The story is not new. From “The Fantasticks” to garden gnomes, Shakespeare’s tale of star-crossed lovers has been told again and again. Written in 1957 by Leonard Bernstein, Arthur Laurents and Stephen Sondheim, with iconic choreography from Jerome Robbins, “West Side Story” highlighted racism and gang violence in New York City between white and Puerto Rican teenagers.
This canonical musical boasts a beautiful score that has captivated audiences for decades. For theatergoers aching for the beauty and nostalgia of the “Tonight Quintet,” the Lyric’s production does not disappoint. The musicianship is exquisite and worth the price of admission.
A successful production of “West Side Story” could stand on the music alone, but director Francesca Zambello does not rest on legacy. In collaboration with scenic designer Peter J. Davidson and costume designer Jessica Jahn, Zambello and choreographer Julio Monge stage Robbins’ original choreography with an eye on current culture. Watching this play over half a century since its premiere, deeply aware of our relentless political backdrop of hatred, ignorance and suffering, is a brutal experience.
Amanda Castro soars as Anita. An extraordinary dancer with a gift for timing, Castro captures Anita’s maturity without forsaking her youth. Corey Cott is appropriately charming as Tony. Mikaela Bennett’s Maria, while beautifully sung, does not always reach the requisite depths. Manuel Stark Santos, Linedy Genao and Alexa Magro offer strong featured performances, rounding out the world that these kids inhabit.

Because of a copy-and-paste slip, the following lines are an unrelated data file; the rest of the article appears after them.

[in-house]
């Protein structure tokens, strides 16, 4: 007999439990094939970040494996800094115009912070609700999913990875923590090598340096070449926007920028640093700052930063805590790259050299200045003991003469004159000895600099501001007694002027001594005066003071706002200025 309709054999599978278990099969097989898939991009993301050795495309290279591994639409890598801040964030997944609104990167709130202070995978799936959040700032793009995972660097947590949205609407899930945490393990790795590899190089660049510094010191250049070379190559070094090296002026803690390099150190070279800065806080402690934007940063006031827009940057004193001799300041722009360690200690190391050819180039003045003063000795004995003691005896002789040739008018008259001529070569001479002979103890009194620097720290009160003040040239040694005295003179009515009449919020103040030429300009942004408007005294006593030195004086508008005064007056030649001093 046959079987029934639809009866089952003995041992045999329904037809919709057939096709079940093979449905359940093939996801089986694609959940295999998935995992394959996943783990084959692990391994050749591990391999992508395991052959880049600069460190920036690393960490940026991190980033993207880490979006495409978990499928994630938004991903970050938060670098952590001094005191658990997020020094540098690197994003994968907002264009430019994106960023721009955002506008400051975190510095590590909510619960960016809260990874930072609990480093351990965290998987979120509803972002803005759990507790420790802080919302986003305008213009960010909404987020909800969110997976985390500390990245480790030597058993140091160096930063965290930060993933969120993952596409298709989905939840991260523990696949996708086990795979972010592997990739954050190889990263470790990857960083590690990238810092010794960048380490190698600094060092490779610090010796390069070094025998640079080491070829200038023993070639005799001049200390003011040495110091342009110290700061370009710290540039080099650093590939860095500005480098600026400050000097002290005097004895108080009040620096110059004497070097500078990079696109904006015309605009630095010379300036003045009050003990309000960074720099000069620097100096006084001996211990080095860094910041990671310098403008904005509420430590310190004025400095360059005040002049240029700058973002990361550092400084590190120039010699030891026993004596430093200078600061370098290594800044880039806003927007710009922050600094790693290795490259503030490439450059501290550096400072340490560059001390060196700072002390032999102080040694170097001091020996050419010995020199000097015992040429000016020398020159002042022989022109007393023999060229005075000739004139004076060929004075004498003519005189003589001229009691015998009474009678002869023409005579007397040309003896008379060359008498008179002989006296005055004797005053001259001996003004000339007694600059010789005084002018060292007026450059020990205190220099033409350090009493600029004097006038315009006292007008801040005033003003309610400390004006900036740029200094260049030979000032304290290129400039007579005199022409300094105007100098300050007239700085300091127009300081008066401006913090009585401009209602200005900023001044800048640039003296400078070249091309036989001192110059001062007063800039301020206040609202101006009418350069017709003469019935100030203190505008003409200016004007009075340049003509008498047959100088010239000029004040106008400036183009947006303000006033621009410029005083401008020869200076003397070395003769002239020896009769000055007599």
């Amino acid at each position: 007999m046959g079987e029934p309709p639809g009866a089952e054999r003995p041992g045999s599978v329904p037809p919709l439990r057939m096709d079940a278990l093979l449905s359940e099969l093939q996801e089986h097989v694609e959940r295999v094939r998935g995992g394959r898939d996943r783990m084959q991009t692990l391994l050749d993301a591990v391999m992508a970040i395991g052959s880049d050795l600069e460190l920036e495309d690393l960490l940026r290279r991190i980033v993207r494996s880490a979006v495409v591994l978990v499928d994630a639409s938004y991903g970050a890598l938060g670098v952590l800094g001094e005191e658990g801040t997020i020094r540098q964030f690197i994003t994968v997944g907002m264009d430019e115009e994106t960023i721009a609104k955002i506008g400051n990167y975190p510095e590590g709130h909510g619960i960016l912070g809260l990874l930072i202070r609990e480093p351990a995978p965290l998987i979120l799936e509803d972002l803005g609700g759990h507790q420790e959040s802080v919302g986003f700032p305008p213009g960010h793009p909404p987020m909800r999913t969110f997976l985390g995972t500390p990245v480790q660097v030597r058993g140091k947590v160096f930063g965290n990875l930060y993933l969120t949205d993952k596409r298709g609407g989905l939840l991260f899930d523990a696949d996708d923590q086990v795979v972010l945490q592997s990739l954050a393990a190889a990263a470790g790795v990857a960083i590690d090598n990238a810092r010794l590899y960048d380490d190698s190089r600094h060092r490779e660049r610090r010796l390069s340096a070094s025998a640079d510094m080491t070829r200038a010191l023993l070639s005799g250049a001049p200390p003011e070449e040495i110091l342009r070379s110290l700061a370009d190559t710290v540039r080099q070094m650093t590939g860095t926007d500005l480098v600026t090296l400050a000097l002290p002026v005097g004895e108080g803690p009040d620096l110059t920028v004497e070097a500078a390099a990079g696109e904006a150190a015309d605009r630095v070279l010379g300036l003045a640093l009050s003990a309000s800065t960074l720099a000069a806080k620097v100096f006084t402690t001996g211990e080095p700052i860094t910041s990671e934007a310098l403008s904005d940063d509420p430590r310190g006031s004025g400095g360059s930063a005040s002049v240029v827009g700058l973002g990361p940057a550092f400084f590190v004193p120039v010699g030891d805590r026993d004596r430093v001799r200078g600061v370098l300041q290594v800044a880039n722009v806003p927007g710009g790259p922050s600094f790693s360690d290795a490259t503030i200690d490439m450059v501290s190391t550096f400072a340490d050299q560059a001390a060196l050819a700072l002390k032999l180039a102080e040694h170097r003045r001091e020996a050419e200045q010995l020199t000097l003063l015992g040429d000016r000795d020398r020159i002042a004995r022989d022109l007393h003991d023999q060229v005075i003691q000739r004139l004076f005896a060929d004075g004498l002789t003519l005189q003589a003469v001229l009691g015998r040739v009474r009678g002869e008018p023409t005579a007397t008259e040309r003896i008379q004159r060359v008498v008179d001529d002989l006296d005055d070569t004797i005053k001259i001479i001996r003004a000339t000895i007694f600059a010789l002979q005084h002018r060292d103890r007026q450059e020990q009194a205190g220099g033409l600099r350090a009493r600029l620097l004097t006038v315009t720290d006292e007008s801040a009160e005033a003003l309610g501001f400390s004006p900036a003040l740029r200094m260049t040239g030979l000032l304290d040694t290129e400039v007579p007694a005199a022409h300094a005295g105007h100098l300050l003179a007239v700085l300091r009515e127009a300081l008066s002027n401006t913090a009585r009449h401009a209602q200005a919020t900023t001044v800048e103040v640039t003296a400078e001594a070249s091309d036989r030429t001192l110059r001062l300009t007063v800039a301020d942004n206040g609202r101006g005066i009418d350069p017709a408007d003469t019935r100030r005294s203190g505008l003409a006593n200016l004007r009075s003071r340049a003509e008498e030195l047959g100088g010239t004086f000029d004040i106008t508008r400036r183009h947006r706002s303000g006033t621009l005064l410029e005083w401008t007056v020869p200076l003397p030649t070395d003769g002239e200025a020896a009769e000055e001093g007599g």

Zambello has taken care to guide this talented cast toward intimate, original, custom-fit portrayals of characters that might otherwise be one-dimensional and stock, layering in deliberate and effective moments of humor and humanity. This is a play about racism and prejudice that does not speak in absolutes, asking the audience to forgo self-righteousness in favor of compassion, yet without ever glossing over or romanticizing the devastation of discrimination, taking care to hold its adults accountable. The negligence and complicity of the police is especially potent.
Hate is poison. Hate is modeled. Hate is taught. The Sharks act out in response to oppression and dehumanization: at the hands of the Jets, at the hands of the police, at the hands of a culture that refuses to see them. The Jets’ cry for help is also real. Act two’s “Gee, Officer Krupke” pokes fun but its message comes through loud and clear. We live in a culture of scarcity that takes no prisoners. Although some actors appear older, these characters are just kids—kids with weapons and kids with fear—and that heartbreak drives this production home.
Fans looking for the traditional “West Side Story” will be rewarded with that and more. For newcomers, this is an excellent way to experience this beautiful and harrowing work. (Erin Shea Brady)
Lyric Opera, 20 North Wacker, (312)332-2244, lyricopera.org, $69-$199. Through June 2.